In the aftermath of threats of yet another arms embargo passing through Congress with virtually no Turkish-American voice raised in opposition, a series of meetings were held in the Washington, D.C. area. A steering committee was formed in November 1979, headed by ATA D.C. President Yavuz Somen with the late Yurdakul Göker and Taşkın Atıl and by MATA President, the late Dr. Alp Karahasan, with Dr. Ülkü Ülgür, Cenap Kıratlı, and Şengün Nun. The advisor associates were Erol Gürün, Aydın Çağınalp, Hasan Akdemir, Tuncer Kuzay, and Ozcan Tuncel. Out of their meetings came an agreement to establish the nationwide Assembly of Turkish American Associations.

What are the top 3 or 5 major accomplishments of the ATAA during the last 4 decades on its 40th Anniversary?

– There are many accomplishments for ATAA over the 40 years since it is established. It won’t be fair to list a number of them here as top 3 because I have only been with ATAA for the last 6 years. 

I can name a couple of here, which is why ATAA is the most respected umbrella organization in the US and in Turkey:

  • There has been times that ATAA has stopped so-called, “Armenian Genocide” allegations attacking the Turkish-American community, stopped baseless resolutions in local/city and various state assemblies. This has been accomplished by the efforts of many tireless individuals and their meticulous work throughout the years.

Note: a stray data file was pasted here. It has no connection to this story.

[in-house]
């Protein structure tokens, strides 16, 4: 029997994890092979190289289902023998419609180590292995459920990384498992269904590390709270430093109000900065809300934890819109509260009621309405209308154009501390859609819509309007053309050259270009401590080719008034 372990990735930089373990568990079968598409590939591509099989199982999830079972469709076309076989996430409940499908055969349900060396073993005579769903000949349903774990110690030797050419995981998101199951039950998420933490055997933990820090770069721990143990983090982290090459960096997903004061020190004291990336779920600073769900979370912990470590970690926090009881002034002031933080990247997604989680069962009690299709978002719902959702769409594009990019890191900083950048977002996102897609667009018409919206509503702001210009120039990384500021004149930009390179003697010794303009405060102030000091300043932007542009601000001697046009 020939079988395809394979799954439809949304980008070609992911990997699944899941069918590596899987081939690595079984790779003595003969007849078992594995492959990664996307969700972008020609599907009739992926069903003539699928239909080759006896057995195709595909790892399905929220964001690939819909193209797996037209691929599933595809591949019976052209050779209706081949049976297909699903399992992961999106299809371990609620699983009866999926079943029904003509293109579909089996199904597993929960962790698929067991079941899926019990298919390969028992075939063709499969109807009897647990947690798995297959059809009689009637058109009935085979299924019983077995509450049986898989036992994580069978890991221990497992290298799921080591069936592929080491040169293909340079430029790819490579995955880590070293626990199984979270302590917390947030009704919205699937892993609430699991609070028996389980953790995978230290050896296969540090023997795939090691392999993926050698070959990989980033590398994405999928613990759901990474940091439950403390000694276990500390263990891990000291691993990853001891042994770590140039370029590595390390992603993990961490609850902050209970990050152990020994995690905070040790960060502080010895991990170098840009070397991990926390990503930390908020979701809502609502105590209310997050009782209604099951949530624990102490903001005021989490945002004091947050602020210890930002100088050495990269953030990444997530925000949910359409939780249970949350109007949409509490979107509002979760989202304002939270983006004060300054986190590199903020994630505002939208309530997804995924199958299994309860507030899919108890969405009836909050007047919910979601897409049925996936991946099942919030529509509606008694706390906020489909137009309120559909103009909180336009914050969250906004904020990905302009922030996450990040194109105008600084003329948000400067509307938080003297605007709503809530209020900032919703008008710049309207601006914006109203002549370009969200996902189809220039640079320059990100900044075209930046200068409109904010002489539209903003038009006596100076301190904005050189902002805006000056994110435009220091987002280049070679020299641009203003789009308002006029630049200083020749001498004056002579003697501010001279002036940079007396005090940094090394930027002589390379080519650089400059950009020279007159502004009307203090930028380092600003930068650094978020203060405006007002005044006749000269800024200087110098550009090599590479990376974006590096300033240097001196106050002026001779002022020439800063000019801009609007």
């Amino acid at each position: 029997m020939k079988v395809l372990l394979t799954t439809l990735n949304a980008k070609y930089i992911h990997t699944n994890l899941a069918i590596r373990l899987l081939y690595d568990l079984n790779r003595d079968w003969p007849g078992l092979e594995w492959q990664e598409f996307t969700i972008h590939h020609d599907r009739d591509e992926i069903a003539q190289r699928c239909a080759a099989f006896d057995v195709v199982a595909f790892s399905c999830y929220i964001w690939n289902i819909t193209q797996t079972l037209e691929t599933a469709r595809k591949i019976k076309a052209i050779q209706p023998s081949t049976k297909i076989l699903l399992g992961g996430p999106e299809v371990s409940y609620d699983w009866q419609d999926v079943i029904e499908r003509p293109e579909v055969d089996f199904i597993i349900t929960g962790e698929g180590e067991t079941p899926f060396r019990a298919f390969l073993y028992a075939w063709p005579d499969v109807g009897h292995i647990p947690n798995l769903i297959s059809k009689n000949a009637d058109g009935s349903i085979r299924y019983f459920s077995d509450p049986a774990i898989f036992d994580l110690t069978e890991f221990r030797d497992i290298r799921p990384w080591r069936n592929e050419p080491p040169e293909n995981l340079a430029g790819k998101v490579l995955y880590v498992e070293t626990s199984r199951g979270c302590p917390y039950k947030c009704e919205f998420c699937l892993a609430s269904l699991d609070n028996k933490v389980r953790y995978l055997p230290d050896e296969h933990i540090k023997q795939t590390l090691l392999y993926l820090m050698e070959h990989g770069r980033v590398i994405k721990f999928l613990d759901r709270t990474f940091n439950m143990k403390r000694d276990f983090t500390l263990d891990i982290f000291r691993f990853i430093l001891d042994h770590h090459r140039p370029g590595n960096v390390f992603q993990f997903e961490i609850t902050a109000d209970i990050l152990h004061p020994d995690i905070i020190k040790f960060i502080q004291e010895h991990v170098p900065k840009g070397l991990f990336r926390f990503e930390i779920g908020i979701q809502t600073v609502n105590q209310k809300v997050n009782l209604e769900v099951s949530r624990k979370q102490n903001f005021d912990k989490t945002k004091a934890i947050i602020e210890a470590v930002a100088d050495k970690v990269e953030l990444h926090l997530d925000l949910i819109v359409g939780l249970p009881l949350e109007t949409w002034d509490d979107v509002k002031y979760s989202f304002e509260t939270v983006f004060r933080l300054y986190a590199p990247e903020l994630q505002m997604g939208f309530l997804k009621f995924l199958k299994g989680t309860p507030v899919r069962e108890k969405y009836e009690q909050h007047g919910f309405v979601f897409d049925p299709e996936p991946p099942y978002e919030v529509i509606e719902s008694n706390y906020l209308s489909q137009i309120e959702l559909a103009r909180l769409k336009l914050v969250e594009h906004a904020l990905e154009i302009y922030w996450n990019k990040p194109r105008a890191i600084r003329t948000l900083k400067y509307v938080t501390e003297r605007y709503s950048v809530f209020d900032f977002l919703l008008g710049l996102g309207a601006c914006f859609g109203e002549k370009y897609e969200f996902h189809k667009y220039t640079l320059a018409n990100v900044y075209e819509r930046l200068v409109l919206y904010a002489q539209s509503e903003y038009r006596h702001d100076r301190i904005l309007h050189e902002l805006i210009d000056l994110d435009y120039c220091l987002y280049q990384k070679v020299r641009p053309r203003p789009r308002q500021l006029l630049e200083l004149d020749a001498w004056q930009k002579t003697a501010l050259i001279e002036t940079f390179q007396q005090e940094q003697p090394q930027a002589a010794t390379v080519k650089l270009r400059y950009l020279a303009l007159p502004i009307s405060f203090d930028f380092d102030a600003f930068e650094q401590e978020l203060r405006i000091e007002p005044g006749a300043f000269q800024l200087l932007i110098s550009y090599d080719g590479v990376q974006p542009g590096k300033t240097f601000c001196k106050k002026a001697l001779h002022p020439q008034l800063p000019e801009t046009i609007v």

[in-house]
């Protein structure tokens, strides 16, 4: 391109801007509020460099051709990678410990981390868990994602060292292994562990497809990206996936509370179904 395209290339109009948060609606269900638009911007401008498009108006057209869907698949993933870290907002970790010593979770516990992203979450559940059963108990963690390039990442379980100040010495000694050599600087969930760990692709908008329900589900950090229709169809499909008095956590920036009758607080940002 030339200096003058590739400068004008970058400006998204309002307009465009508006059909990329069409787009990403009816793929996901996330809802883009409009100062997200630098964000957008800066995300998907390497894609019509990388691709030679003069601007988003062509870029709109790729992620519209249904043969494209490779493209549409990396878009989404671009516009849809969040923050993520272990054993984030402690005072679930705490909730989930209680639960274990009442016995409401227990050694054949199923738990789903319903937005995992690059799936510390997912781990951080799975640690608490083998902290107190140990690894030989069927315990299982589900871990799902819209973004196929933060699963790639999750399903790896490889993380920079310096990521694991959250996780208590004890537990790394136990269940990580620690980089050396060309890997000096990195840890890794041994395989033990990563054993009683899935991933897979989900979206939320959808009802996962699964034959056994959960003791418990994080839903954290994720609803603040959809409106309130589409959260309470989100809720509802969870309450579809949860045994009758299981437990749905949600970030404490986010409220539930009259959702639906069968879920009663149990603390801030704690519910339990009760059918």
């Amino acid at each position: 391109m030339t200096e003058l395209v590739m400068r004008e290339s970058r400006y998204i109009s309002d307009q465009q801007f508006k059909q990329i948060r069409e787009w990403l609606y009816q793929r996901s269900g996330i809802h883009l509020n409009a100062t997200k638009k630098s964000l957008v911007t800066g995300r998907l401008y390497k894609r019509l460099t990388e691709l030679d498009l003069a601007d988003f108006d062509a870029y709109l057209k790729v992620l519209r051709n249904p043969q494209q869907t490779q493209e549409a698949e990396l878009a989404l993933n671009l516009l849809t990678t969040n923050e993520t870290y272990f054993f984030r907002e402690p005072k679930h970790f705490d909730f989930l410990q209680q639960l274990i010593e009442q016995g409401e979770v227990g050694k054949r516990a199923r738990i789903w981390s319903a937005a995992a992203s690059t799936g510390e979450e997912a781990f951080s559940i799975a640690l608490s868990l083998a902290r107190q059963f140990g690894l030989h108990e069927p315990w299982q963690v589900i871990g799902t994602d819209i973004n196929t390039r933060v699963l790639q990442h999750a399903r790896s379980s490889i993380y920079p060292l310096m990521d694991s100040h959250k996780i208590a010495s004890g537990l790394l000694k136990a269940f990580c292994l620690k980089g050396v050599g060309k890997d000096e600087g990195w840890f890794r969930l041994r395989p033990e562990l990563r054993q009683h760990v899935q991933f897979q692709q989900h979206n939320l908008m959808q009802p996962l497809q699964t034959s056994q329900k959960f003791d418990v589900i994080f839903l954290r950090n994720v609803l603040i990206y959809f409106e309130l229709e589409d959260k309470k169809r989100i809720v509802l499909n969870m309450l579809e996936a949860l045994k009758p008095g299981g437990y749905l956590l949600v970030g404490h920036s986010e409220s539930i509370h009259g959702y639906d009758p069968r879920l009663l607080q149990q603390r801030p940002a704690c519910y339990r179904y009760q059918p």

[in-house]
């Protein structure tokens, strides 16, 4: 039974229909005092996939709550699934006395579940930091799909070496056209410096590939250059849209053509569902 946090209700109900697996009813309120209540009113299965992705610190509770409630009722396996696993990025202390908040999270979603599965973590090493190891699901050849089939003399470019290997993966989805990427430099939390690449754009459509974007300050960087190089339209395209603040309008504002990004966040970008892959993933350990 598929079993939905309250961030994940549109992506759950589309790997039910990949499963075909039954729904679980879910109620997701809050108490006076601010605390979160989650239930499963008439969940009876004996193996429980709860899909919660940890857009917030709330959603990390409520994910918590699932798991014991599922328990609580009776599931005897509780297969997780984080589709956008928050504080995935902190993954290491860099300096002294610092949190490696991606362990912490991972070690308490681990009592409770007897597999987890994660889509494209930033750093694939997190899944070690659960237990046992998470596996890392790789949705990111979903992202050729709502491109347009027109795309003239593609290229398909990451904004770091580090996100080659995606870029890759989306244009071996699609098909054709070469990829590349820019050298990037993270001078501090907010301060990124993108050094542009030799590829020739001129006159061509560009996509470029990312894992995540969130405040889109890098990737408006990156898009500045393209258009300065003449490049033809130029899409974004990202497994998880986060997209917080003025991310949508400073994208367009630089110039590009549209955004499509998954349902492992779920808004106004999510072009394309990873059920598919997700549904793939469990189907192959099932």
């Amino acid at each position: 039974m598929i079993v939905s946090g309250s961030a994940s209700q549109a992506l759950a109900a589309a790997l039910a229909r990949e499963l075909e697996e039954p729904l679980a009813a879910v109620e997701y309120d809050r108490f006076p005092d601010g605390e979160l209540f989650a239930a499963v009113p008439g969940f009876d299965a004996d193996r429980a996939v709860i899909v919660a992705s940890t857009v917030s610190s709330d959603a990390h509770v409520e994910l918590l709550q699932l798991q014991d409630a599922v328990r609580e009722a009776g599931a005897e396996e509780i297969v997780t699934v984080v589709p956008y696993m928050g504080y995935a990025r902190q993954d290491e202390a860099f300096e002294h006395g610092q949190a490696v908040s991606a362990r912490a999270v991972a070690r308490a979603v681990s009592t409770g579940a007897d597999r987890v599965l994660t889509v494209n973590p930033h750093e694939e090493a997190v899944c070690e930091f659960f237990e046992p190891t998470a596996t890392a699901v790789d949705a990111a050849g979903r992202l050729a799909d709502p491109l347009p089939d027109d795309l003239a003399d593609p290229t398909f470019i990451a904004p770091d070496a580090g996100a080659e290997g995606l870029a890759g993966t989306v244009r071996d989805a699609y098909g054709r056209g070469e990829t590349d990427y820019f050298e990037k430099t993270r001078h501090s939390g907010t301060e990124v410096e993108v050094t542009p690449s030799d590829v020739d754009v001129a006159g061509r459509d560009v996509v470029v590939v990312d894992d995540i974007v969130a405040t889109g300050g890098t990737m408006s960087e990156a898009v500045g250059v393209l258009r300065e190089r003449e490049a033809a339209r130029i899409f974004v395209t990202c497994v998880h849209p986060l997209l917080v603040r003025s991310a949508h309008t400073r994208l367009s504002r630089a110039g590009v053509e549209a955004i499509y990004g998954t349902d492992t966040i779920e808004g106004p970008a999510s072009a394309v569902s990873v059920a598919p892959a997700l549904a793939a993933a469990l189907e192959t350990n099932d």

• The great accomplishment of ATAA is its ability to bring the local Turkish-American Associations together whether physically through annual conferences or utilizing establishing a network of regional ATAA representatives. I want our community to understand this very important point about ATAA.
    ATAA is not a superior body over local organizations. With that, ATAA exists with the help of and because of local Turkish-American associations. Through local representation, ATAA can establish this bond between isolated T.A. associations in various states and regions in the US. 
  • Third is that ATAA has not changed its course or its founding values since from day one. This is a very difficult task as people, communities, politics and the world around them changes. We are still relevant to our community. Yes, there are times we may have been less vocal, but the relevancy has always been there since from day one. 
  • There are also many specific accomplishments based on programs or projects we have worked on over the years and completed for our community. One of these projects is a joint venture between Baskent University (Ankara) and ATAA and deserves special recognition. We will talk about the specifics of this project during our upcoming conference on September 5th, in Virginia.  
In reference to the Baskent University and ATAA collaborations, could you please kindly provide a clue as to a nutshell on it?

– It is briefly, this is a very unique language teaching platform, one of its kind. It is designed by experts in Baskent University and the United States.

How one can become a member? What are your membership requirements along with member responsibilities?